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June 10, 2008

Rivals.com is in the midst of its 2008 countdown, releasing our preseason ranking of the Division I-A teams from No. 120 to No. 1.

We're starting at the bottom, and the first week of rankings will be in groups of 10. Then we'll do a daily countdown from 50th to first, with our No. 1 team to be unveiled July 31.

After that, you won't see any rankings from Rivals until early October. The reason: We will wait until enough games have been played so we can legitimately rank the teams.

The rankings were compiled by football writers Olin Buchanan, Tom Dienhart, David Fox, Mike Huguenin and Steve Megargee. They look forward to your e-mails and your comments on the message boards.

Rivals.com Preseason Countdown: Nos. 61-70
COACH: Larry Fedora (first season).
LAST SEASON: 7-6 overall, 5-3 in Conference USA (fourth in C-USA East).
KEEP AN EYE ON: Junior Gerald McRath may be the best linebacker who doesn't play in one of the "Big Six" conferences. He has good size (6-3/220) and can move. McRath had 139 tackles last season, which included 12 tackles for loss and 4.5 sacks. Senior tight end Shawn Nelson is supremely talented but lacks consistency. He had 33 catches last season, the fewest in his three seasons as the starter and frankly about 17 fewer than what his goal should be this season. He has a great combination of size (6-5/240) and speed and needs to finally live up to vast promise this season.
STAR POWER: Junior tailback Damion Fletcher has rushed for 2,974 yards and 26 TDs in his first two seasons with the Golden Eagles. He's also a solid receiver, which should make him even more of a big-play threat in Fedora's version of the spread offense.
STRENGTHS: Fedora, who had been offensive coordinator at Oklahoma State (and at Florida and Middle Tennessee before that), should rev up the Golden Eagles' attack assuming he can find a quarterback. Three starters return on what should be a good offensive line. The defensive back seven looks good. Free safety Eddie Hicks has all-league potential, McRath is a beast and each of the Golden Eagles' linebackers can run. Punter Britt Barefoot is solid and has a great name for a punter. Other than a trip to UCF, the conference road games are eminently winnable.
WEAKNESSES: Do the Golden Eagles have a quarterback who can win some games? If they find one, they could win the league. If they don't get consistent quarterback play, they could finish third or fourth in the division. The main candidates are sophomore Martevious Young, who attempted one pass last season, and redshirt freshman Austin Davis. Southern Miss' defensive line generally is one of the best in C-USA, but it's an all-new front four this season.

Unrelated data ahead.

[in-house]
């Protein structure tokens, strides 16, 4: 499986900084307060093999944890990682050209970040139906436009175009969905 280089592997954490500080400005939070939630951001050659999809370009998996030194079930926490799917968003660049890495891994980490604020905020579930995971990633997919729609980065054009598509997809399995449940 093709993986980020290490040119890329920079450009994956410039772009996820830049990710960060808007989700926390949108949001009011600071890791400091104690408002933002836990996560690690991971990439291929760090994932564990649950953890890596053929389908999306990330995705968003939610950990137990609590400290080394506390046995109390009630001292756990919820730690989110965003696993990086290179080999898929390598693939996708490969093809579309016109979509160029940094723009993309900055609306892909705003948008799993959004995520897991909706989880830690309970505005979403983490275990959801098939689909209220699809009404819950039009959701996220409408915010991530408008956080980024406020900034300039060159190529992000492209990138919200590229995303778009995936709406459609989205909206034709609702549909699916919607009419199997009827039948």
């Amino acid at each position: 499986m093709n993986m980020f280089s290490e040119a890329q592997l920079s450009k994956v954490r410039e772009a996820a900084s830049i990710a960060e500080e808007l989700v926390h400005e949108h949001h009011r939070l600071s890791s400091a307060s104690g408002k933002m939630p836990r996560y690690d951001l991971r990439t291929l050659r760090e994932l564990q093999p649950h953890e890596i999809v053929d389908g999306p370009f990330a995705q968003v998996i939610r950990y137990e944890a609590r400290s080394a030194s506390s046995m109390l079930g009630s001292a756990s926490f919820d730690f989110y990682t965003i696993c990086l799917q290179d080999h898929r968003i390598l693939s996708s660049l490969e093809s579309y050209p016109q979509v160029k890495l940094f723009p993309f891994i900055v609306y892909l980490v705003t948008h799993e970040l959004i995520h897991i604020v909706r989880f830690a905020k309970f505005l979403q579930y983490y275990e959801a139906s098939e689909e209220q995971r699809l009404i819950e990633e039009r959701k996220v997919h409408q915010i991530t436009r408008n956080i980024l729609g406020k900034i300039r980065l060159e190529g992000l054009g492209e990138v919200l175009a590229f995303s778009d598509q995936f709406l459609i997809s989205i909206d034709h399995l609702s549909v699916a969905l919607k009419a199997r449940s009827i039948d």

THE BUZZ: Fedora and his staff did a great job on the recruiting trail, including reeling in five-star WR DeAndre Brown - who will play a lot if he is eligible. Quarterback is a huge question, as is the play of the revamped defensive line. Other than a trip to Auburn, the early schedule is such that a new quarterback can grow into the job - which should pay off later in the season.
COACH: Mike Stoops (17-31 in four seasons).
LAST SEASON: 5-7 overall, 4-5 in the Pac-10 (sixth in league).
KEEP AN EYE ON: Junior offensive tackle Eben Britton was a second-team all-league selection last season and should be the Wildcats' best lineman this season. He has started each game in the past two seasons. Senior wide receiver Mike Thomas led the Pac-10 in receptions (83) and touchdown catches (11) last season. With Arizona set to enter its second season in the spread offense, school career records in catches and receiving yards are in Thomas' sights.
STAR POWER: Senior quarterback Willie Tuitama flourished in his first season in coordinator Sonny Dykes' pass-first offense. He set school records with 3,683 passing yards and 28 touchdowns. With all but one starter returning on offense, Tuitama could top those numbers as a senior.
STRENGTHS: Scoring should be no problem for the Wildcats. Tuitama has a number of receivers at his disposal, starting with Thomas. Sophomore tight end Rob Gronkowski brings toughness as well as great hands to the offense. Britton leads what should be a solid line. Punter Keenyn Crier (first team) and kicker Jason Bondzio (second team) were Rivals.com all-league selections.
WEAKNESSES: The defense returns only two full-time starters. Strong safety Cam Nelson and free safety Nate Ness should make for a nice last-line-of-defense. Linebacker Ronnie Palmer is the lone starter back among the front seven. The defensive line is in particularly bad shape. The unit is unproven and depth is thin. The rush offense was awful last season (76.8 ypg) and must improve.
THE BUZZ: This is a critical season for Stoops, who hasn't taken Arizona to a bowl in his tenure. Arizona has the offensive personnel to compete, but the defense has to grow up in a hurry. The potential exists for a 3-0 start.